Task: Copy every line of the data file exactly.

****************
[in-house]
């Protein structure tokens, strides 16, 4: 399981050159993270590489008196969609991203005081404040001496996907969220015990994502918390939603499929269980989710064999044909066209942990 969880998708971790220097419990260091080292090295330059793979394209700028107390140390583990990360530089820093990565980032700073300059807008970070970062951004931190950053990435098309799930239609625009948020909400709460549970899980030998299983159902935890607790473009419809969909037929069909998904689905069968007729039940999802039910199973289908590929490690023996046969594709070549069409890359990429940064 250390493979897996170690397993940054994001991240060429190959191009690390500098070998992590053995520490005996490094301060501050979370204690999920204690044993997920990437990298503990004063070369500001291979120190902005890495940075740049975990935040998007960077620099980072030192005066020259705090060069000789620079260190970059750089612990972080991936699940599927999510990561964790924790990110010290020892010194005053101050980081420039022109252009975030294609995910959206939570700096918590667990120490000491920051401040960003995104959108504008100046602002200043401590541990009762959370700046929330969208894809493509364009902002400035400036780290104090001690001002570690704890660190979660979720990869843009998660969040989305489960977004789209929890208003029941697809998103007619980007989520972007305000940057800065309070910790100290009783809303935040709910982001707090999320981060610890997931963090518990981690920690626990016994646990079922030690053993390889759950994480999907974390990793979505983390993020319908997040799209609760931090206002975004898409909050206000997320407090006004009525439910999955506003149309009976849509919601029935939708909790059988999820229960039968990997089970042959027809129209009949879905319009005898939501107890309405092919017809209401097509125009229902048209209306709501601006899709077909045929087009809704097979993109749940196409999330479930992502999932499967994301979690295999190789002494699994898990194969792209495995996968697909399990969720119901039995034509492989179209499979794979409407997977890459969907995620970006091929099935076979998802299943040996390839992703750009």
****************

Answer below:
[in-house]
């Protein structure tokens, strides 16, 4: 399981050159993270590489008196969609991203005081404040001496996907969220015990994502918390939603499929269980989710064999044909066209942990 969880998708971790220097419990260091080292090295330059793979394209700028107390140390583990990360530089820093990565980032700073300059807008970070970062951004931190950053990435098309799930239609625009948020909400709460549970899980030998299983159902935890607790473009419809969909037929069909998904689905069968007729039940999802039910199973289908590929490690023996046969594709070549069409890359990429940064 250390493979897996170690397993940054994001991240060429190959191009690390500098070998992590053995520490005996490094301060501050979370204690999920204690044993997920990437990298503990004063070369500001291979120190902005890495940075740049975990935040998007960077620099980072030192005066020259705090060069000789620079260190970059750089612990972080991936699940599927999510990561964790924790990110010290020892010194005053101050980081420039022109252009975030294609995910959206939570700096918590667990120490000491920051401040960003995104959108504008100046602002200043401590541990009762959370700046929330969208894809493509364009902002400035400036780290104090001690001002570690704890660190979660979720990869843009998660969040989305489960977004789209929890208003029941697809998103007619980007989520972007305000940057800065309070910790100290009783809303935040709910982001707090999320981060610890997931963090518990981690920690626990016994646990079922030690053993390889759950994480999907974390990793979505983390993020319908997040799209609760931090206002975004898409909050206000997320407090006004009525439910999955506003149309009976849509919601029935939708909790059988999820229960039968990997089970042959027809129209009949879905319009005898939501107890309405092919017809209401097509125009229902048209209306709501601006899709077909045929087009809704097979993109749940196409999330479930992502999932499967994301979690295999190789002494699994898990194969792209495995996968697909399990969720119901039995034509492989179209499979794979409407997977890459969907995620970006091929099935076979998802299943040996390839992703750009």